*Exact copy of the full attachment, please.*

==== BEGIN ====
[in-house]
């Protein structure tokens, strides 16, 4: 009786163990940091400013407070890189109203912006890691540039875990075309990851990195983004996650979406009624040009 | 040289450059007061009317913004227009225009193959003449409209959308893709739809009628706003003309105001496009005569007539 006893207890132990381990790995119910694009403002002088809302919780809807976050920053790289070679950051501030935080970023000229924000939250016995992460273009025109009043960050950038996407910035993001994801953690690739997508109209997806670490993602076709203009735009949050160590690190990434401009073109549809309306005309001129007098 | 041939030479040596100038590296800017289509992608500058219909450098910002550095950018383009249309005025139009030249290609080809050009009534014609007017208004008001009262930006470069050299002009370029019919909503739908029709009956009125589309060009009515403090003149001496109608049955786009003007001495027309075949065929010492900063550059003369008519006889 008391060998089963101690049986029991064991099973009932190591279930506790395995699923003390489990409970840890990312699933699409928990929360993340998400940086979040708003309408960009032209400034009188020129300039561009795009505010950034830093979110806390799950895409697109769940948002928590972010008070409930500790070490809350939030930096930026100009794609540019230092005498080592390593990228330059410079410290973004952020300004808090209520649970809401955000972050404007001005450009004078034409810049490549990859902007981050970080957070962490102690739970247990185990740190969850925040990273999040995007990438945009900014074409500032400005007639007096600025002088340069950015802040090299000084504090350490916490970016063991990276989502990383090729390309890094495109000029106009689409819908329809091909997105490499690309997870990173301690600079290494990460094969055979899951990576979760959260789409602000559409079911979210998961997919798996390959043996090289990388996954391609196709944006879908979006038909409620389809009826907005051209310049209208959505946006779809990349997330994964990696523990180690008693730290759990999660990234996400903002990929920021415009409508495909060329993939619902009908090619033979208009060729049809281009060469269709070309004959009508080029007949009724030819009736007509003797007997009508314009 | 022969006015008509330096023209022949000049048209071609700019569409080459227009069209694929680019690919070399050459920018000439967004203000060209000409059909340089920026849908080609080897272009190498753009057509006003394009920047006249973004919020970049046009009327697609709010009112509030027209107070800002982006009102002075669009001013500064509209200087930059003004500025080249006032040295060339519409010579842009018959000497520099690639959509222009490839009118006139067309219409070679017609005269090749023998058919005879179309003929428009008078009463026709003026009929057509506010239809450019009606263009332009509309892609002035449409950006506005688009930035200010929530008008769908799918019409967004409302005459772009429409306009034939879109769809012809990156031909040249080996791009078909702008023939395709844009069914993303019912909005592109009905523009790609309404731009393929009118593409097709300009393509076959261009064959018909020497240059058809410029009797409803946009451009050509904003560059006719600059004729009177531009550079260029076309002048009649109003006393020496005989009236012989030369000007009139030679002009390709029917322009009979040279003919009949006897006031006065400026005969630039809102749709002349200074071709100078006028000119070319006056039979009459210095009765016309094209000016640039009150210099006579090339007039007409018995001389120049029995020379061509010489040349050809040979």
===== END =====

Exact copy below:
[in-house]
């Protein structure tokens, strides 16, 4: 009786163990940091400013407070890189109203912006890691540039875990075309990851990195983004996650979406009624040009 | 040289450059007061009317913004227009225009193959003449409209959308893709739809009628706003003309105001496009005569007539 006893207890132990381990790995119910694009403002002088809302919780809807976050920053790289070679950051501030935080970023000229924000939250016995992460273009025109009043960050950038996407910035993001994801953690690739997508109209997806670490993602076709203009735009949050160590690190990434401009073109549809309306005309001129007098 | 041939030479040596100038590296800017289509992608500058219909450098910002550095950018383009249309005025139009030249290609080809050009009534014609007017208004008001009262930006470069050299002009370029019919909503739908029709009956009125589309060009009515403090003149001496109608049955786009003007001495027309075949065929010492900063550059003369008519006889 008391060998089963101690049986029991064991099973009932190591279930506790395995699923003390489990409970840890990312699933699409928990929360993340998400940086979040708003309408960009032209400034009188020129300039561009795009505010950034830093979110806390799950895409697109769940948002928590972010008070409930500790070490809350939030930096930026100009794609540019230092005498080592390593990228330059410079410290973004952020300004808090209520649970809401955000972050404007001005450009004078034409810049490549990859902007981050970080957070962490102690739970247990185990740190969850925040990273999040995007990438945009900014074409500032400005007639007096600025002088340069950015802040090299000084504090350490916490970016063991990276989502990383090729390309890094495109000029106009689409819908329809091909997105490499690309997870990173301690600079290494990460094969055979899951990576979760959260789409602000559409079911979210998961997919798996390959043996090289990388996954391609196709944006879908979006038909409620389809009826907005051209310049209208959505946006779809990349997330994964990696523990180690008693730290759990999660990234996400903002990929920021415009409508495909060329993939619902009908090619033979208009060729049809281009060469269709070309004959009508080029007949009724030819009736007509003797007997009508314009 | 022969006015008509330096023209022949000049048209071609700019569409080459227009069209694929680019690919070399050459920018000439967004203000060209000409059909340089920026849908080609080897272009190498753009057509006003394009920047006249973004919020970049046009009327697609709010009112509030027209107070800002982006009102002075669009001013500064509209200087930059003004500025080249006032040295060339519409010579842009018959000497520099690639959509222009490839009118006139067309219409070679017609005269090749023998058919005879179309003929428009008078009463026709003026009929057509506010239809450019009606263009332009509309892609002035449409950006506005688009930035200010929530008008769908799918019409967004409302005459772009429409306009034939879109769809012809990156031909040249080996791009078909702008023939395709844009069914993303019912909005592109009905523009790609309404731009393929009118593409097709300009393509076959261009064959018909020497240059058809410029009797409803946009451009050509904003560059006719600059004729009177531009550079260029076309002048009649109003006393020496005989009236012989030369000007009139030679002009390709029917322009009979040279003919009949006897006031006065400026005969630039809102749709002349200074071709100078006028000119070319006056039979009459210095009765016309094209000016640039009150210099006579090339007039007409018995001389120049029995020379061509010489040349050809040979």